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New Alliance Takes Unprecedented, Proactive Approach on Climate Policy for Agriculture

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The Food and Agriculture Climate Alliance, representing farmers, forest owners, the food sector, state governments and environmental advocates, unveiled Tuesday an unprecedented set of recommendations to guide the development of federal climate policy.

They also introduced 40 policy recommendations based on three guiding principles, according to FACA. They include: Agricultural and forestry climate policies must be built upon voluntary, incentive-based programs and market-driven opportunities; promote resilience and adaptation in rural communities; and be science-based.

Michigan Farm Bureau National Legislative Counsel John Kran said the FACA recommendations are aligned with Farm Bureau policy and fit well with existing programs and strategies already being implemented to protect water quality in Michigan.

“FACA developed more than 40 recommendations in six categories — soil health; livestock and dairy; forests and wood products; energy; research; and food loss and waste, with an overarching goal to ‘Do no harm,’” Kran said. “Many of FACA’s recommendations support federal policy to provide incentives that drive solutions and coordinate federal agencies and funding to advance farmer efforts in developing and driving climate solutions.”

FACA originally formed in February 2020 by four groups that now co-chair the alliance — American Farm Bureau Federation, Environmental Defense Fund, National Council of Farmer Cooperatives, and National Farmers Union.

The alliance has since expanded to include FMI – The Food Industry Association, National Alliance of Forest Owners, National Association of State Departments of Agriculture, and The Nature Conservancy.

In making the announcement, American Farm Bureau Federation President and FACA Co-chair Zippy Duvall said the alliance was proud “to have broken through historical barriers to form this unique alliance focused on climate policy.”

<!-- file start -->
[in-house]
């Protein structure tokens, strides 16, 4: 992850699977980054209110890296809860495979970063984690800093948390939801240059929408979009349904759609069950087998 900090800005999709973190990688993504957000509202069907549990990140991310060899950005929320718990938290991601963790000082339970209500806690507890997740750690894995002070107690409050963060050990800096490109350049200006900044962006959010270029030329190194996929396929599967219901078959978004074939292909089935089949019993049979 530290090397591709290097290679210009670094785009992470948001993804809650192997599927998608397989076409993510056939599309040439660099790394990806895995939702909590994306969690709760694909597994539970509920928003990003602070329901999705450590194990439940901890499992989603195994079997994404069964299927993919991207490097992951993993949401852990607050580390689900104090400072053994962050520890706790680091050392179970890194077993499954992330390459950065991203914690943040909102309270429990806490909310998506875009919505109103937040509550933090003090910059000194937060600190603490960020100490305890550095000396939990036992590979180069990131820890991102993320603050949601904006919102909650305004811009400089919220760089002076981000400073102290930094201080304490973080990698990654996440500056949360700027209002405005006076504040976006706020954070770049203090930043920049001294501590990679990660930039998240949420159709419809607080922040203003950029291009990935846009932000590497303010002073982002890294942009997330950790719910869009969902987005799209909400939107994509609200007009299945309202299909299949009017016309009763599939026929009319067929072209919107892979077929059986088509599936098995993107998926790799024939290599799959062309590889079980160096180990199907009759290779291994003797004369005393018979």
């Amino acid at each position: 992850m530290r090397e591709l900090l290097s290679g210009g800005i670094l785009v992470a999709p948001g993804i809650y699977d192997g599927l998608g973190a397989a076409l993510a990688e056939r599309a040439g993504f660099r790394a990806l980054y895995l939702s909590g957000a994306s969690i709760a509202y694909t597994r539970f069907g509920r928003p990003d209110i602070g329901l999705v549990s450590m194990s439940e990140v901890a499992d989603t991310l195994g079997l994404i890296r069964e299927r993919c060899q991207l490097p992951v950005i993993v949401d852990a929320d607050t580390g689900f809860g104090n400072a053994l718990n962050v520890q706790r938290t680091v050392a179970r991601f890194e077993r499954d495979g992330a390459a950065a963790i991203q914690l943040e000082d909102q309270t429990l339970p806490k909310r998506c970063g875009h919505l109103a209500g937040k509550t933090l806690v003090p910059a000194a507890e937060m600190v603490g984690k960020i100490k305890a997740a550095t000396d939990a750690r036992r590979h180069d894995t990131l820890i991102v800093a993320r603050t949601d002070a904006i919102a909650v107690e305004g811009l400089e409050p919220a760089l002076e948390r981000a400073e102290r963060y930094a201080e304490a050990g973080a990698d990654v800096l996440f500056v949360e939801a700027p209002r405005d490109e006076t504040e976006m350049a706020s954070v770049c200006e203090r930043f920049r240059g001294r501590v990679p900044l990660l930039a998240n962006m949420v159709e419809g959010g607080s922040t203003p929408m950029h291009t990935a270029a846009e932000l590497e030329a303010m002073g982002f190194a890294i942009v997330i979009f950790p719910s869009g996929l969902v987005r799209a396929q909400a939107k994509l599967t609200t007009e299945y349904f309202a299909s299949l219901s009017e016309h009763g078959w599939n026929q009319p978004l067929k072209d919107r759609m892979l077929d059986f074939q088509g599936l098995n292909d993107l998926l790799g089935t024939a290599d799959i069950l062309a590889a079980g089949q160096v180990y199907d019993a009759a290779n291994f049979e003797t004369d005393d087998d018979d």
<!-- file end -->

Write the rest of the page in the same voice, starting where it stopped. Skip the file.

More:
“We began discussions not knowing whether we would ultimately reach agreement,” Duvall said in a statement. “It was important to me to reject punitive climate policy ideas of the past in favor of policies that respect farmers and support positive change. Our final recommendations do just that.”

Kran expects the cross-section of farmers, ranchers, forest owners, the food sector, state governments and environmental advocates working together to proactively develop and promote shared climate policy priorities through FACA will carry considerable weight in future climate change policy debate.

“Farmers are innovating and rising to the challenge. As stewards of the land, they have enormous opportunities to drive solutions that reduce greenhouse gas emissions and build resilience throughout the food and forestry value chains,” Kran said. “Federal policy can and should provide incentives and support to ensure that farmers benefit from their role in developing and driving climate solutions.”

Highlighted recommendations

  • Provide voluntary, incentive-based tools to maximize the sequestration of carbon and the reduction of other greenhouse gas emissions.
  • Foster the development of private sector GHG markets. The public sector should provide farmers and forest owners with the technical support needed to participate.
  • Use public and private sector incentives to prioritize climate-smart practices.
  • Incentivize farmers to reduce energy consumption and increase on-farm renewable energy production.
  • Reduce the GHG impact of food waste and loss by streamlining confusing consumer-facing packaging and implementing a public-private partnership to achieve a meaningful and workable food date-labeling program.
  • Increase federal investment in agriculture, forestry and food-related research.

More information about FACA can be found at www.agclimatealliance.com along with a complete list of FACA Recommendations. The alliance also welcomes additional members. Email inquires@agclimatealliance.com with questions about membership or climate policy recommendations.